Snooty, oldest manatee in captivity, dies at 69

Snooty, the world's oldest manatee in captivity, died at the age of 69 at the South Florida Museum. Photo by South Florida Museum/Instagram

July 24 (UPI) — Snooty, the world’s oldest manatee in captivity, has died at the age of 69.

“Snooty’s death was the result of a tragic accident and the circumstances are being investigated,” the South Florida Museum said in a statement.

Snooty’s body was found in an underwater area used to access the exhibit’s plumbing system. The area is only used by staff, but a door into the area was jarred open, allowing Snooty to get inside. The museum staff said it appears that Snooty was not able to turn around once he was in the area.

“Our initial investigation indicates that Snooty’s death was a heartbreaking accident and we’re all quite devastated about his passing,” said Brynne Anne Besio, the Museum’s CEO. “We’re reviewing what happened and will be conducting a full investigation into the circumstances. Snooty was such a unique animal and he had so much personality that people couldn’t help but be drawn to him. As you can imagine, I — and our staff, volunteers and board members — considered him a star. We all deeply mourn his passing. We are honored to have had him with us for so long and will continue his legacy through our manatee rehabilitation program.”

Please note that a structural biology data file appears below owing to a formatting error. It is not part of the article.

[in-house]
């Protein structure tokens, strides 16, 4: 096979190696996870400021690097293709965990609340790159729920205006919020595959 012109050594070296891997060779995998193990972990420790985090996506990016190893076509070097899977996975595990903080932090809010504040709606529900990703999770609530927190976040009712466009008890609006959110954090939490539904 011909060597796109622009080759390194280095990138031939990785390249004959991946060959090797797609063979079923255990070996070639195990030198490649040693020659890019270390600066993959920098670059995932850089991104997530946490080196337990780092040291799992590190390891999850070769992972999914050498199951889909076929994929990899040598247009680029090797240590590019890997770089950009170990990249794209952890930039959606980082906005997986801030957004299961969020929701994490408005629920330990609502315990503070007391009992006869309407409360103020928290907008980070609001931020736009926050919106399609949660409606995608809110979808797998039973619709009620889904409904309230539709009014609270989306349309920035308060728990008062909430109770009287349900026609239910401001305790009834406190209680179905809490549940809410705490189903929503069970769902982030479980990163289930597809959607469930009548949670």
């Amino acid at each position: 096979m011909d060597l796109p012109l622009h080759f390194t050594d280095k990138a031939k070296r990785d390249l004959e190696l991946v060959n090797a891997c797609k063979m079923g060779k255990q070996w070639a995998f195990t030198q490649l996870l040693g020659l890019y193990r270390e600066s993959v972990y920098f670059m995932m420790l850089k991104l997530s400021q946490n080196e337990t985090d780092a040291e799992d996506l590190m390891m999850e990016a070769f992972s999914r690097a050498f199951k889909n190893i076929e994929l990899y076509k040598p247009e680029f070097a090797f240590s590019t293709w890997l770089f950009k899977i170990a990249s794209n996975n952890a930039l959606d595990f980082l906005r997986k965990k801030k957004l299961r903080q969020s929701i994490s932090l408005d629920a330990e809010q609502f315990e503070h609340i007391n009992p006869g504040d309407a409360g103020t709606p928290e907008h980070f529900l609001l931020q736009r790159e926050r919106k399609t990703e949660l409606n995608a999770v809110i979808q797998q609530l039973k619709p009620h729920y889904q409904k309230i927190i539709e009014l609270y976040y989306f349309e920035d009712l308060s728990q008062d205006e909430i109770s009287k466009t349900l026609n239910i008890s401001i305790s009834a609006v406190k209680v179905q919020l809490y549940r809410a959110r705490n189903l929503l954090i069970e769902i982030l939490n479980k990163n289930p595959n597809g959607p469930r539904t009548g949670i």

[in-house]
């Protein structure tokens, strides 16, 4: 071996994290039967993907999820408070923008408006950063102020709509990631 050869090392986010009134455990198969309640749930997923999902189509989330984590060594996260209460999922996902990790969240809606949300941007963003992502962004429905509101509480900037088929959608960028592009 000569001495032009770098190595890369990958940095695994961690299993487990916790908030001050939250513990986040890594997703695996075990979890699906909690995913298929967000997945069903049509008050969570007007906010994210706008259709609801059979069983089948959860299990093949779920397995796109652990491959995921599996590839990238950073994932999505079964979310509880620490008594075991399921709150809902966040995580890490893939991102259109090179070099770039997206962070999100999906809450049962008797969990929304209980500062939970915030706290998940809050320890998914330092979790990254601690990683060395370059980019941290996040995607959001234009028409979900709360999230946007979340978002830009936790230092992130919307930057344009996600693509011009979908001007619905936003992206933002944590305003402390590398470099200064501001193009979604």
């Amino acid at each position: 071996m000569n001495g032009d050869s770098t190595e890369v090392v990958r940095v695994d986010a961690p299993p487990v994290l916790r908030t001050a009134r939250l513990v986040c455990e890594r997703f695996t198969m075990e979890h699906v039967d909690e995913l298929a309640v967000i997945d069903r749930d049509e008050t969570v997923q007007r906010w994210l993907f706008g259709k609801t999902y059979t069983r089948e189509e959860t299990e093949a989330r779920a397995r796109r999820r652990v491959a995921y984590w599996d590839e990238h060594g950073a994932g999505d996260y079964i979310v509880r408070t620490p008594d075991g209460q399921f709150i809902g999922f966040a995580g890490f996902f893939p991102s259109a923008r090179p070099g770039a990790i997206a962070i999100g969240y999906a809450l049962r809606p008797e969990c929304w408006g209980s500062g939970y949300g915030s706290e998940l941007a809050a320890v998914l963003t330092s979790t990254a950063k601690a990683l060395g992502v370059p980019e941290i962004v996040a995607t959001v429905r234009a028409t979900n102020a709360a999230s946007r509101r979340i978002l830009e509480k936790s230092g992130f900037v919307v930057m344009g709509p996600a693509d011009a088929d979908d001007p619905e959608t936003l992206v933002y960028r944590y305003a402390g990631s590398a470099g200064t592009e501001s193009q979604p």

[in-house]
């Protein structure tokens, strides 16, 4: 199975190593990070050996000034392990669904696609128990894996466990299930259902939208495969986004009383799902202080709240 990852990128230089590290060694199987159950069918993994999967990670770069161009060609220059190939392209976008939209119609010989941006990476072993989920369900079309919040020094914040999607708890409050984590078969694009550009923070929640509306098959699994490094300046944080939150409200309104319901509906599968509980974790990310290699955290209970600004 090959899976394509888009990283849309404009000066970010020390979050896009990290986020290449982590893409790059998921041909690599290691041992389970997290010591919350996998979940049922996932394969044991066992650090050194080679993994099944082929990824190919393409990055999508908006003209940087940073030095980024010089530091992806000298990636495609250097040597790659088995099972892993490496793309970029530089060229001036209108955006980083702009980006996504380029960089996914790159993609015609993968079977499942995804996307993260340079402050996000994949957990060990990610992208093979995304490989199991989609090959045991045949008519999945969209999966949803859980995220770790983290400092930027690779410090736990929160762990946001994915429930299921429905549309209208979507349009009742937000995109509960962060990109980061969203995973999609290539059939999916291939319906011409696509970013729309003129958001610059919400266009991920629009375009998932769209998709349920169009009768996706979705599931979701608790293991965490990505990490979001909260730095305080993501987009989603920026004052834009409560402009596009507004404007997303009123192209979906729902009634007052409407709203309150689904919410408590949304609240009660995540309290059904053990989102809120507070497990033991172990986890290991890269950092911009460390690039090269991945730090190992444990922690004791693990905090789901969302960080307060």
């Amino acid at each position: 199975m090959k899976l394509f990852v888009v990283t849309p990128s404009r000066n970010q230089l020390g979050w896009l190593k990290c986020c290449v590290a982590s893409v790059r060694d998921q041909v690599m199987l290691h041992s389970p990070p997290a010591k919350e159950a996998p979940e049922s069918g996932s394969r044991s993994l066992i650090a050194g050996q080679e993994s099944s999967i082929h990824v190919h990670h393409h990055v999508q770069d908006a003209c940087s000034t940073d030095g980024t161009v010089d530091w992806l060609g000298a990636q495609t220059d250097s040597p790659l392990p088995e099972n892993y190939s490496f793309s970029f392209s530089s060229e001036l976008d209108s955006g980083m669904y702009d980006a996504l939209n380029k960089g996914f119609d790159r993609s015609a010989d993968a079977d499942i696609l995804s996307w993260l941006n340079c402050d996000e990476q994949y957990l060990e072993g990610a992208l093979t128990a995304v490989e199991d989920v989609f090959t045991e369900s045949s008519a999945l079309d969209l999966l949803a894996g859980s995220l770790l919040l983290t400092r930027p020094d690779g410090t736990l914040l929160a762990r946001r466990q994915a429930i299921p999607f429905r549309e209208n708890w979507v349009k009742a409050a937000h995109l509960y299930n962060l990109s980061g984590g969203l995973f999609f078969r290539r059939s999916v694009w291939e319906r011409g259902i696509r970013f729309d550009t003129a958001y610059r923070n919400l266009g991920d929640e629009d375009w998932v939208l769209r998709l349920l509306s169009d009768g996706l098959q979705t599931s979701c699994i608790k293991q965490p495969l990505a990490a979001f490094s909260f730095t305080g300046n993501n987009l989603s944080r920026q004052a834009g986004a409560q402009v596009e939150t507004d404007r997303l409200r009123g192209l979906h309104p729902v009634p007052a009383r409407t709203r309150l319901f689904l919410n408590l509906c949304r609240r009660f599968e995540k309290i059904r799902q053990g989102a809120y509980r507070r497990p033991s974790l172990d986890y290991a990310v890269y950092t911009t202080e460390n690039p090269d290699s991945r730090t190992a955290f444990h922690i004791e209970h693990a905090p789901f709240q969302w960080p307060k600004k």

Snooty was born on July 21, 1948, at the Miami Aquarium and Tackle Company. His birth became the first recorded birth of a manatee in human captivity.

Most wild manatees die by the age of 10, but Snooty’s long life showed the potential longetivity of manatees when not exposed to human dangers such as boat strikes and fishing debris.

“Taken proper care of, paying attention to their habitats, those things can help with their longevity. They are hearty animals overall,” Marilyn Margold, director of living collections at South Florida Museum, told Guinness World Records in 2016.

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